“Beyond tentpole sporting events, audiences haven’t been large enough to justify buys from large brands for episodic TV and film content,” noted Foster. “Outside of maybe Hulu and Yahoo, those audiences haven’t been [scaled enough] to measure.”
Episodic television and film content, as well as live events such as sports, are typically defined as premium TV formats. In Foster’s view, that’s the inventory Adobe’s system will help broadcasters monetize, not necessarily user-generated content or short-form or lower-quality video.
Buyers are sometimes reluctant to invest in OTT ads, naming scarcity, lack of audience scale/targetability and sky-high CPMs as barriers.
Sellers fear audience duplication, waste and insufficient data control. In other words, how does a broadcaster ensure audiences aren’t being unknowingly cookied or trafficked by a third party, which could contribute to data leakage?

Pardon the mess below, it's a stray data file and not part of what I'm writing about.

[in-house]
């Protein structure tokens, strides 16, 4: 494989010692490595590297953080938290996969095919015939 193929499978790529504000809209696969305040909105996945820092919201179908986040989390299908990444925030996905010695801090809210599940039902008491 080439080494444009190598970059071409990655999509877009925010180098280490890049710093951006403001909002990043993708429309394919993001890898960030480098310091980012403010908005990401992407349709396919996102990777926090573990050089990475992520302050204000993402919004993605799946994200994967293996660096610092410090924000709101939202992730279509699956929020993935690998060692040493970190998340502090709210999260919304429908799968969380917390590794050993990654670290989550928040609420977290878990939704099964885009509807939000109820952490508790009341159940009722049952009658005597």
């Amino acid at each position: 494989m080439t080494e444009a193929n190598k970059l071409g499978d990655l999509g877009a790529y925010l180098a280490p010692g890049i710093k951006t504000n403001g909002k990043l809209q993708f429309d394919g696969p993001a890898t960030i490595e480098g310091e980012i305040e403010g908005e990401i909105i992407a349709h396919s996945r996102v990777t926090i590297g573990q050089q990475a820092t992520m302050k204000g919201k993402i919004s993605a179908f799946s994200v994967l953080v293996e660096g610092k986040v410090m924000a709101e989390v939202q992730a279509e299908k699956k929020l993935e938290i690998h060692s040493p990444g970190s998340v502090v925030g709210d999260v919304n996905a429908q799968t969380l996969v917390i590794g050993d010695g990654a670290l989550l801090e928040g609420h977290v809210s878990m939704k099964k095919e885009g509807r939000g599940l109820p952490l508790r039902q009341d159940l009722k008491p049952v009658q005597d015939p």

As a result, OTT and episodic TV content is often undervalued and undermonetized.
Measurement, however, remains the biggest hurdle.
“If OTT views don’t count against a Nielsen rating, there’s little incentive for programmers to invest,” Foster later explained. “That’s just starting to change as OTT views are included in Nielsen’s new Total Audience Measurement system. CPMs are high because it’s premium inventory. Addressable at the individual level – that’s valuable.”
Adobe and Videology are in negotiations with “a handful” of large, global broadcasters and expect to disclose more customer wins for the new platform in early 2016, Foster said.